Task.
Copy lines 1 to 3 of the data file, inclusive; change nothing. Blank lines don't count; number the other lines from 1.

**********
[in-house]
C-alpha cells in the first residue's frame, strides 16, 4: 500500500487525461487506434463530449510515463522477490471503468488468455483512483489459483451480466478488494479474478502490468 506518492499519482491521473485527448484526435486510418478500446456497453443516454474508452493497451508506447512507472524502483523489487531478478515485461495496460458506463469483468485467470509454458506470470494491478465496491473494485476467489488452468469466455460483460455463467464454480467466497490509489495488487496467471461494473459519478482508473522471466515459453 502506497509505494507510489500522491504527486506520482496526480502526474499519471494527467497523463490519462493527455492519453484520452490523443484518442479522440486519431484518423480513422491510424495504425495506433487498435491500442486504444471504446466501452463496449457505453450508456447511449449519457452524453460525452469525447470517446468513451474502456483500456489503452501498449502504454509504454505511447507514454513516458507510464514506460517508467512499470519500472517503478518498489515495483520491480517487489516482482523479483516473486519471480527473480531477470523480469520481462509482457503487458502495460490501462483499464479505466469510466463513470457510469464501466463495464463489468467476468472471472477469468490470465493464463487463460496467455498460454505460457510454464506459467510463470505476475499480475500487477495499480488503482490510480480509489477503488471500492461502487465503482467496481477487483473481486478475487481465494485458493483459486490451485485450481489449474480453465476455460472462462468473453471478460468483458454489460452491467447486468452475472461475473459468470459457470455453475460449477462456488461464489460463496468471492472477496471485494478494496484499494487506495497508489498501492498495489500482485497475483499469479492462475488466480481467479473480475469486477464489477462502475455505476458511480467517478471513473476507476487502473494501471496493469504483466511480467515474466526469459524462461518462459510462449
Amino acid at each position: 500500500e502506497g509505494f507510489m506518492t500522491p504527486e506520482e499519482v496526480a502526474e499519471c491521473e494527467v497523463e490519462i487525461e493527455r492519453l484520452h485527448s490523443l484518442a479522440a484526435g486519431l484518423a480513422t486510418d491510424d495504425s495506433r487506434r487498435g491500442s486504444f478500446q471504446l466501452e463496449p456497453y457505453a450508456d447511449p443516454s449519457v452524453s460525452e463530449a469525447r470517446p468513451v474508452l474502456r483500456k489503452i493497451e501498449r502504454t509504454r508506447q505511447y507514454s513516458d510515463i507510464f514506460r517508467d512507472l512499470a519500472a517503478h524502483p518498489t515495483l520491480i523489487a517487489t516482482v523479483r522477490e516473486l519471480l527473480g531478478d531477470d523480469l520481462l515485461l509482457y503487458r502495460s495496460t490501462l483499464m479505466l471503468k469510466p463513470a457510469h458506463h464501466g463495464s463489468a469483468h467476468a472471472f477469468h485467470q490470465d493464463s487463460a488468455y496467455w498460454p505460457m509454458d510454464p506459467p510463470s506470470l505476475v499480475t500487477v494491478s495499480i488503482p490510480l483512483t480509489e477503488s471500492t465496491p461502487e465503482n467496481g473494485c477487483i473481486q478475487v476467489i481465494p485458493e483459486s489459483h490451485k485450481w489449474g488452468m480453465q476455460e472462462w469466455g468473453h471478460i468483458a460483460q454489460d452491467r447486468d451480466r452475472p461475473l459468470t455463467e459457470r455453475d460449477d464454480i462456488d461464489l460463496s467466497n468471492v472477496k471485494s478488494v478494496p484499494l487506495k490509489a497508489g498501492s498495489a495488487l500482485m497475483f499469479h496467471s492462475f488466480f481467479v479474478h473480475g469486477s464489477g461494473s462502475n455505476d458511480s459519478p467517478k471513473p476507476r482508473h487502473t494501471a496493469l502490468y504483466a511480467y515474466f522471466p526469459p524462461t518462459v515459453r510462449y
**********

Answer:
[in-house]
C-alpha cells in the first residue's frame, strides 16, 4: 500500500487525461487506434463530449510515463522477490471503468488468455483512483489459483451480466478488494479474478502490468 506518492499519482491521473485527448484526435486510418478500446456497453443516454474508452493497451508506447512507472524502483523489487531478478515485461495496460458506463469483468485467470509454458506470470494491478465496491473494485476467489488452468469466455460483460455463467464454480467466497490509489495488487496467471461494473459519478482508473522471466515459453 502506497509505494507510489500522491504527486506520482496526480502526474499519471494527467497523463490519462493527455492519453484520452490523443484518442479522440486519431484518423480513422491510424495504425495506433487498435491500442486504444471504446466501452463496449457505453450508456447511449449519457452524453460525452469525447470517446468513451474502456483500456489503452501498449502504454509504454505511447507514454513516458507510464514506460517508467512499470519500472517503478518498489515495483520491480517487489516482482523479483516473486519471480527473480531477470523480469520481462509482457503487458502495460490501462483499464479505466469510466463513470457510469464501466463495464463489468467476468472471472477469468490470465493464463487463460496467455498460454505460457510454464506459467510463470505476475499480475500487477495499480488503482490510480480509489477503488471500492461502487465503482467496481477487483473481486478475487481465494485458493483459486490451485485450481489449474480453465476455460472462462468473453471478460468483458454489460452491467447486468452475472461475473459468470459457470455453475460449477462456488461464489460463496468471492472477496471485494478494496484499494487506495497508489498501492498495489500482485497475483499469479492462475488466480481467479473480475469486477464489477462502475455505476458511480467517478471513473476507476487502473494501471496493469504483466511480467515474466526469459524462461518462459510462449
Amino acid at each position: 500500500e502506497g509505494f507510489m506518492t500522491p504527486e506520482e499519482v496526480a502526474e499519471c491521473e494527467v497523463e490519462i487525461e493527455r492519453l484520452h485527448s490523443l484518442a479522440a484526435g486519431l484518423a480513422t486510418d491510424d495504425s495506433r487506434r487498435g491500442s486504444f478500446q471504446l466501452e463496449p456497453y457505453a450508456d447511449p443516454s449519457v452524453s460525452e463530449a469525447r470517446p468513451v474508452l474502456r483500456k489503452i493497451e501498449r502504454t509504454r508506447q505511447y507514454s513516458d510515463i507510464f514506460r517508467d512507472l512499470a519500472a517503478h524502483p518498489t515495483l520491480i523489487a517487489t516482482v523479483r522477490e516473486l519471480l527473480g531478478d531477470d523480469l520481462l515485461l509482457y503487458r502495460s495496460t490501462l483499464m479505466l471503468k469510466p463513470a457510469h458506463h464501466g463495464s463489468a469483468h467476468a472471472f477469468h485467470q490470465d493464463s487463460a488468455y496467455w498460454p505460457m509454458d510454464p506459467p510463470s506470470l505476475v499480475t500487477v494491478s495499480i488503482p490510480l483512483t480509489e477503488s471500492t465496491p461502487e465503482n467496481g473494485c477487483i473481486q478475487v476467489i481465494p485458493e483459486s489459483h490451485k485450481w489449474g488452468m480453465q476455460e472462462w469466455g468473453h471478460i468483458a460483460q454489460d452491467r447486468d451480466r452475472p461475473l459468470t455463467e459457470r455453475d460449477d464454480i462456488d461464489l460463496s467466497n468471492v472477496k471485494s478488494v478494496p484499494l487506495k490509489a497508489g498501492s498495489a495488487l500482485m497475483f499469479h496467471s492462475f488466480f481467479v479474478h473480475g469486477s464489477g461494473s462502475n455505476d458511480s459519478p467517478k471513473p476507476r482508473h487502473t494501471a496493469l502490468y504483466a511480467y515474466f522471466p526469459p524462461t518462459v515459453r510462449y